Progress is being made in the development of a new equine database as the 1 January EU law change approaches.
The current European regulation on equine identification will be replaced with updated rules, which include the requirement for all member states to have a centralised equine database.
Although there is no time gap between the expiration of the current law and the start of the new legislation, it could still be months before a centralised database is in place in Britain.
Under EU law, member states that do not already have a nationalised equine database — such as the UK — will have until 1 July 2016 to implement one.
Members of the Equine Sector Council (ESC) have been helping Defra — which is responsible for making sure the new UK database is produced — to shape it.
Jan Rogers, head of equine development at the British Equestrian Federation (BEF), said Defra has met with organisations interested in implementing the database.
She added that the BEF, through the ESC — which includes horse welfare charities and the British Equine Veterinary Association — has been advising Defra on how to create an effective database.
Defra has taken some of its suggestions on board.
“Defra is currently looking at the form the contract will take,” said Ms Rogers.
“We have advised that they should not restrict bids to people that are just IT providers.” She added that the provider should have background equestrian knowledge.
“We would like to see Defra adopt some further crucial measures, such as a simple means of allowing an owner to notify a passport issuing organisation of transfers of ownership online,” she said.
Ms Rogers said owners want something that will last and that is easy for authorities to use.
“If we have greater enforcement, people will have more confidence in the passport system,” she said.
“Owners have seen the British Horse Database (BHD) and National Equine Database (NED) close (news, 23 August 2012). They don’t want it to happen a third time.”
In 2001, the BHD ceased trading after running into financial difficulties.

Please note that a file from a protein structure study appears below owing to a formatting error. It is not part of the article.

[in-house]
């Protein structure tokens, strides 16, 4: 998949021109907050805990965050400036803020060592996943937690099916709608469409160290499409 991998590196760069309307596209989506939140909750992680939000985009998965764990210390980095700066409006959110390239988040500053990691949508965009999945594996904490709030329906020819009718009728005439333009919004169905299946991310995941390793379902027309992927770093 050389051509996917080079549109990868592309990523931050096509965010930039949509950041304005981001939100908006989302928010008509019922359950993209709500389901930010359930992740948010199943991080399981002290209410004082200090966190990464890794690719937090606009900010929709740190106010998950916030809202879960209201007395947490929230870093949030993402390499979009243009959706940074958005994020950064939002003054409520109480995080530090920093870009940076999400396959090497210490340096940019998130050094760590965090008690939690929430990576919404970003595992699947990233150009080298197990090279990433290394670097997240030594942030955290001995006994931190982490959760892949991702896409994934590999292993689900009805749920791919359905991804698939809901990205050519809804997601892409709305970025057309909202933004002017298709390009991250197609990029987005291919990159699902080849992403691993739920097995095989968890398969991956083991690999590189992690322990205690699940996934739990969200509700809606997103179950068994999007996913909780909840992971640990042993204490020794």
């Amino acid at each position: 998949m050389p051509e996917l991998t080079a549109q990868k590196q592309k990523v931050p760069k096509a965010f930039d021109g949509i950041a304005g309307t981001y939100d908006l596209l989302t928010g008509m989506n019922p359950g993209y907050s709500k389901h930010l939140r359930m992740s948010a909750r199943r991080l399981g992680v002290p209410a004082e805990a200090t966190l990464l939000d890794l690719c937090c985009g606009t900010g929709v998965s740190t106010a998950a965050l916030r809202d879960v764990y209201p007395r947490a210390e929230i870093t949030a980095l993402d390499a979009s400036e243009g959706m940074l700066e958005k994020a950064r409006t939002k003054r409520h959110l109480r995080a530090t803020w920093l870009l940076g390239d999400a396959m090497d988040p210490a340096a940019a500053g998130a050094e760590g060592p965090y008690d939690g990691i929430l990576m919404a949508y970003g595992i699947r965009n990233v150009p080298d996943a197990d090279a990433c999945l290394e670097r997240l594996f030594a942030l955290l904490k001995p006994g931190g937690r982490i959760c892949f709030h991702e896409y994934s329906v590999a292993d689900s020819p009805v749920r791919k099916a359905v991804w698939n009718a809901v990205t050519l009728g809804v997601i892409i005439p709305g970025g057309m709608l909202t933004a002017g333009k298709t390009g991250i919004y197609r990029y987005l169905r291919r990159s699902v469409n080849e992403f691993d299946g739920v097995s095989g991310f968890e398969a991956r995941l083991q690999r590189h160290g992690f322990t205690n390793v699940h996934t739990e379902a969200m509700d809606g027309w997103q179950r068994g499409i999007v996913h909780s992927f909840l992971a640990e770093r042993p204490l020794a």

It was replaced in 2008 by NED, which folded in 2012 when the government stopped funding it.
Under the new EU rules that come into force next year, foals must be issued with a single passport with a unique identification number before their first birthday.
World Horse Welfare’s Roly Owers stressed the importance of an ID system that is simple for owners to use.
He said a central equine database is “essential”, as it is the foundation for any “robust, enforceable equine identification system”.
“This is vital to protect horse health and welfare,” he said.
“Not only does linking a horse to an owner encourage responsible ownership, but the data can help Defra protect horses in the case of a disease outbreak, deter horse theft and also safeguard the food chain.
“The sector has been frank in its discussions with Defra over the importance of simplicity and practicality. It is imperative that we learn the lessons from the defunct NED.”
A spokesman for Defra said: “Our new equine database will provide statutory information on the identity of horses in the UK, making it easier to trace horses and identify their owners.”
The spokesman added that at present it is not possible to estimate the cost and features of the database.
Ref: Horse & Hound; 17 September 2015